Here is one instance; there may be others. Scout sees how collards and hickory nuts are used by Mr. Cunningham to pay her father for work he has done. Her father says, by way of explanation, that the 1929 stock market crash hit the farmers the hardest and that Mr. Cunningham is embarrassed by a “thank you” since he is paying off debt rather than acting with generosity.
Assignment: Write a brief account of how you would fill a summer day without access to cable television, the Internet, video games, or anything that would cost money. Assume you could not ride in a car or take public transportation anywhere.
3. Boo Radley’s house is spooky to the children and Miss deBoise is someone to be avoided altogether. How does Atticus address both of these issues in the hopes that the children will learn from him?
He tells his children to leave “those poor people” who live in the Radley house alone. Atticus is also nice to the old woman. When she is ranting against the children, he distracts her by complimenting her garden.
Assignment: Write a narrative about a scary neighborhood threat, real or imagined, that caused you to shift your behavior. If none occurred in your neighborhood, write about some national circumstance, such as kidnapping, a school shooting or 9/11, that may have engendered fear and altered your way of going about your life. Be sure to describe the circumstances fully, including how you felt, not just what you thought. Describe what you did, if anything, to protect yourself against the scary neighborhood threat.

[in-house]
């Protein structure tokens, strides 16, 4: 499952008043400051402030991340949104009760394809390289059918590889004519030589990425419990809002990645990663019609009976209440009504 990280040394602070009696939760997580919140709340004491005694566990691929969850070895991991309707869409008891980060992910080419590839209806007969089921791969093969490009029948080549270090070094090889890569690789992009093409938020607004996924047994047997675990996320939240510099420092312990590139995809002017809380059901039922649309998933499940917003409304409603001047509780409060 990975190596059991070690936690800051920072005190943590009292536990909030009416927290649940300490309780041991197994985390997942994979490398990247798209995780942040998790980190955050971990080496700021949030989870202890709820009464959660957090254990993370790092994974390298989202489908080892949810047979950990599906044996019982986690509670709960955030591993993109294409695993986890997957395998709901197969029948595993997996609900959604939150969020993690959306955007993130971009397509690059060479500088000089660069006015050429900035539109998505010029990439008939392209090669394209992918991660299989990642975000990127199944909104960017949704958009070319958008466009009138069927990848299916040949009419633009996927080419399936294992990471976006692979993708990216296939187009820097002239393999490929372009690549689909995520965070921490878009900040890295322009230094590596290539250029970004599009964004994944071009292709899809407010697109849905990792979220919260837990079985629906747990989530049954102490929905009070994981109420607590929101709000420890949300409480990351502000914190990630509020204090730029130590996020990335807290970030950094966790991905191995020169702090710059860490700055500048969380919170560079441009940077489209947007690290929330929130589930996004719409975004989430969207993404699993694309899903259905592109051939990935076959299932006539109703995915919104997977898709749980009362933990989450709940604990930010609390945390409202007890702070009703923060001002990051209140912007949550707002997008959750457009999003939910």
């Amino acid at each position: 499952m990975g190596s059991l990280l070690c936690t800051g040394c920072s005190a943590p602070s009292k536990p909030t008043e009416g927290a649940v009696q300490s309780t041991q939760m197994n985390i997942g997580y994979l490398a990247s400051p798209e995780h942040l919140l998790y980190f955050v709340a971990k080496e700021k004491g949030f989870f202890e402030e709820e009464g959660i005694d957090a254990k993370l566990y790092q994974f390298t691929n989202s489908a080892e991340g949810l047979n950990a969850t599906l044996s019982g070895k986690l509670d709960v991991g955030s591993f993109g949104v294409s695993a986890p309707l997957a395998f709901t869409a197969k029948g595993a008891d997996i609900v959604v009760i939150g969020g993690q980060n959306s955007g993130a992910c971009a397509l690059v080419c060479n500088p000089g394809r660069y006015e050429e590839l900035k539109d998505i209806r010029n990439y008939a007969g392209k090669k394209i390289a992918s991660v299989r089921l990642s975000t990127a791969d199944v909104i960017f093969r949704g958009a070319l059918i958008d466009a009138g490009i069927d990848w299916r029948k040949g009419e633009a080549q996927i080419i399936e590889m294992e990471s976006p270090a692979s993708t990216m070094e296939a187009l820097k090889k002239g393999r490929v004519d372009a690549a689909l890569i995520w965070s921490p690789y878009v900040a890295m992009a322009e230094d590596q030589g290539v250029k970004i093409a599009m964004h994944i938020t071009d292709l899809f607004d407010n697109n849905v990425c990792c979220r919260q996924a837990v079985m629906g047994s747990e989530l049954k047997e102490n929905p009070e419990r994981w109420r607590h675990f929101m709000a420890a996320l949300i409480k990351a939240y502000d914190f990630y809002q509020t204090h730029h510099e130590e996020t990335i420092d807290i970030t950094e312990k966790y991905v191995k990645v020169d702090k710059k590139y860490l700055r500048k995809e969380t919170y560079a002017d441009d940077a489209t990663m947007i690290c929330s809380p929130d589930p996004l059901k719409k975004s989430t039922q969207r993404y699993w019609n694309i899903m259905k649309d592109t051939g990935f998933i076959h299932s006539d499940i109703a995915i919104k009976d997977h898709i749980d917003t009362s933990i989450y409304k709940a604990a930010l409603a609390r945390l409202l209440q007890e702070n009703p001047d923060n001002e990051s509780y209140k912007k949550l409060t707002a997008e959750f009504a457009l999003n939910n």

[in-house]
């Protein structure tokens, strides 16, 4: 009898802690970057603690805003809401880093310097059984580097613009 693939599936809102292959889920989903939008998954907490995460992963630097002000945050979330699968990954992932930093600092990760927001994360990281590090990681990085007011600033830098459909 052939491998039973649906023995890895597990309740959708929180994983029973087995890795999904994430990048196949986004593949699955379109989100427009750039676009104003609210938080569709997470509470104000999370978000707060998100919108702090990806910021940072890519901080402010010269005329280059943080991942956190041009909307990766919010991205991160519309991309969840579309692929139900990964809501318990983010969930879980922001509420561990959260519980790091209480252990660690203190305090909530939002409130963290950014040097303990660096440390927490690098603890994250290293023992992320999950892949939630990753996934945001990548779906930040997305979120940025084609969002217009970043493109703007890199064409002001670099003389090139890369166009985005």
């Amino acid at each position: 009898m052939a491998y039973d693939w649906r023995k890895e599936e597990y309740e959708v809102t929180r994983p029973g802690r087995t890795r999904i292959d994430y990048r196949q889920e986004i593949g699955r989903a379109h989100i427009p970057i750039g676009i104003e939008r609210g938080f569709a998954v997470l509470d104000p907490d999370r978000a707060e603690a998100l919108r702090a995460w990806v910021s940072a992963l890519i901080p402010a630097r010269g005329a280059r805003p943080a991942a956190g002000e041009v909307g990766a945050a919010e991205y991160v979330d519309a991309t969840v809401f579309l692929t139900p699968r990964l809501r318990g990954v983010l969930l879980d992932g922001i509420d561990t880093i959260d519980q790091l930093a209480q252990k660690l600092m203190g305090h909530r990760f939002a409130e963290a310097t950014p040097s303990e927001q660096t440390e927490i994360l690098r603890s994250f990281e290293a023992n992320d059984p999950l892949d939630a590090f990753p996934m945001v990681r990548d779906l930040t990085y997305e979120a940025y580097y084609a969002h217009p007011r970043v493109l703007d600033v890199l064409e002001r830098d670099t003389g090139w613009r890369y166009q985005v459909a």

4. Atticus shows courage in his willingness to defend Tom Robinson against the rape charges. Even the implied threats of Robert Ewell did not deter him. What values are shown in Atticus’ stance?
Atticus shows a firm sense of justice and as a lawyer, he shows deep respect for the legal process. He shows self-confidence in having the kind of personal power required to stand up against bigotry. He shows courage in being willing to stand against most of his community, risking his standing in the town and his personal safety.
Assignment: Using the Internet, write a one-page short essay about each of three people in history and how they have taken stands on principle in spite of great odds and great difficulties. For each person include some biographical information and a brief description of their principled stand. One of your subjects can be taken from an incident in the life of the following: Alice Paul (suffragist leader); Emile Zola (the Dreyfus Affair); George Washington (and any other patriot of the American Revolution who risked their lives fighting the most powerful empire on Earth); and Mahatma Gandhi. The people that you find can be from different cultures and from any time period. You will receive extra credit by finding people who are not known to your classmates.